Hippeastrum ‘Black Pearl’

hipp blck pearl2

After my rant yesterday, and before the next one, something more pleasant. There are few better ways than coping with winter than a good stock of hippeastrums, more often called amaryllis. Lots of you will have these in bloom now because they are popular Christmas gifts, sold and given in colourful boxes, sometimes with snaking flower stems already growing in their dark coffins even thought they have not been planted or watered.

The cruelty to hippeastrums does not end there though because even if they are then potted and given a chance to grow they are usually put in a dark place and, as the stems reach for the light, they are supported with a combination of knitting needles and wool and then canes as they fight against gravity to stay up. And then the final indignity, as the flowers fade and the stem and emerging leaves are cut off and the plant ‘put away’ till next year.

To get a repeat performance you must allow the plant to grow through spring and summer to ‘feed up’ the bulbs for the next year. So for the next six months at least you need to water and feed and get that bulb in good condition for the next spring. With care there is no reason why your hippeastrum should not flower every year and get better over the years.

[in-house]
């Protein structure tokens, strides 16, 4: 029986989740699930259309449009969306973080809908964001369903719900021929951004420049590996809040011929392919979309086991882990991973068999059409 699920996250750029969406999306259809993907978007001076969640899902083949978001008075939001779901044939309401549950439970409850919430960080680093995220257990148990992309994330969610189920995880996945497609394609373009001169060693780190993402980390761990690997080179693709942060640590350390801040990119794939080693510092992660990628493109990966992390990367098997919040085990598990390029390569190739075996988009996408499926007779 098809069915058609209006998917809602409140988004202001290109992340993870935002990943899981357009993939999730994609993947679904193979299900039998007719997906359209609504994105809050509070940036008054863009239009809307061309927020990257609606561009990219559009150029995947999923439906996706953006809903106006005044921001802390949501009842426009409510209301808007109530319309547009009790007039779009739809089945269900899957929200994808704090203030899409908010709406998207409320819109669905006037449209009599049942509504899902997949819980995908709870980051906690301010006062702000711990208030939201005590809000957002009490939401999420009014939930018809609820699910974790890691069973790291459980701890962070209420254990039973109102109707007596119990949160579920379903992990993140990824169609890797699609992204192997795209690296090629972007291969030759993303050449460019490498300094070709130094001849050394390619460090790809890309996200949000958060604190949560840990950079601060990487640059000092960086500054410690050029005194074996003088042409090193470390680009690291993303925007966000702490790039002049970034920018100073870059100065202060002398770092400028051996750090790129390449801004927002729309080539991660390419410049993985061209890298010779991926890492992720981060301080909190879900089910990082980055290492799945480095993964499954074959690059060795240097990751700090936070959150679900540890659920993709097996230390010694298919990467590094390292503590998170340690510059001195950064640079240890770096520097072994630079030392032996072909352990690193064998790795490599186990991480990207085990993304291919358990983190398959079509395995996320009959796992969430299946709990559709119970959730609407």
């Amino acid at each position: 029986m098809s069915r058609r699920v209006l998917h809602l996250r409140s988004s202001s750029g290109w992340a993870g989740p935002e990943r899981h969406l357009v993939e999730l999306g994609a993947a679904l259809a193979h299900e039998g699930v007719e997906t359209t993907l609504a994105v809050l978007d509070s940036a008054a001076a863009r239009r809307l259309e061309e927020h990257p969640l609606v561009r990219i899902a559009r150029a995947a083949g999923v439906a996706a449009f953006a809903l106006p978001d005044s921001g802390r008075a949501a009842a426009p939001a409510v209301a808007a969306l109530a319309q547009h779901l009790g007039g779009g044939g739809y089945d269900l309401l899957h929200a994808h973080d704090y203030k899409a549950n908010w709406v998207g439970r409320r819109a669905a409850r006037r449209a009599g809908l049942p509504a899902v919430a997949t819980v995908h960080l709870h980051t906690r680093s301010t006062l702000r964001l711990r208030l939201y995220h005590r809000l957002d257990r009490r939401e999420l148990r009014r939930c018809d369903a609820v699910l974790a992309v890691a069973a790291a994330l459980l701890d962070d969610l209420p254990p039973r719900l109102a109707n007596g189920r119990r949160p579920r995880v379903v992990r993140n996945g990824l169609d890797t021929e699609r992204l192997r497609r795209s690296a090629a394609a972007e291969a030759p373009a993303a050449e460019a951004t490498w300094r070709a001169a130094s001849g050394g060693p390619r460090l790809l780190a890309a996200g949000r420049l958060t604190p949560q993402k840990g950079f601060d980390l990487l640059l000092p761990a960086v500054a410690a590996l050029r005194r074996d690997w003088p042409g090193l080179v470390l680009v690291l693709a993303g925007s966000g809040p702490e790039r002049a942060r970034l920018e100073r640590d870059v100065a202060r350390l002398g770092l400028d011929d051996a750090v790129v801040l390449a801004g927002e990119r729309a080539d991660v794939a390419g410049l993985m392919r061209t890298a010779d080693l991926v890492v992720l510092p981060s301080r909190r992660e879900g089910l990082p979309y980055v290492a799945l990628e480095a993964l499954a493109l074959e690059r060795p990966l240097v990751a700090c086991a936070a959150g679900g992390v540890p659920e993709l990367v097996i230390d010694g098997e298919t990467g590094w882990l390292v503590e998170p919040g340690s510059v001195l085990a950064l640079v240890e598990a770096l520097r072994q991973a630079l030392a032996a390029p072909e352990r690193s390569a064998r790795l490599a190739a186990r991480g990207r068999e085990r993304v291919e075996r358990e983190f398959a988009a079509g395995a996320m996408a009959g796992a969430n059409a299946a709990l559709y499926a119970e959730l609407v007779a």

hipp blck pearl3

This beauty is ‘Black Pearl’. Apparently this is an unregistered name and the bulbs sold as ‘Black Pearl’ can be one of several dark red cvs such as ‘Red Pearl’ or ‘Benfica’. In fact it looks exactly like ‘Benfica’ and is somewhat darker than it appears in these photos. The flowers are not over large but the tepals are broad and have a few tepaloids at the base that give the flower a really full effect. The bulb, being good size, is giving three scapes and the first has four blooms.



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2 Comments on “Hippeastrum ‘Black Pearl’”

  1. Anna
    December 27, 2016 at 10:23 pm #

    My black pearl just bloomed this exact color. It is pretty but I was rather disappointed as I was expecting the dark maroon blooms on the name tag. Very misleading labeling if they can be a number of varieties as you stated. Is that the only reason or can environmental factors influence the color?

    • thebikinggardener
      December 28, 2016 at 11:14 am #

      I think that high temperatures and lack of light would result in pale flowers – it certainly affects the amount of of red on red and white flowers so poor light would be a logical reason why dark reds are paler than expected. But I still think that misnaming is the main reason – hippeastrums are not taken very seriously and it is just a worse than usual example of bulbs being mis sold.

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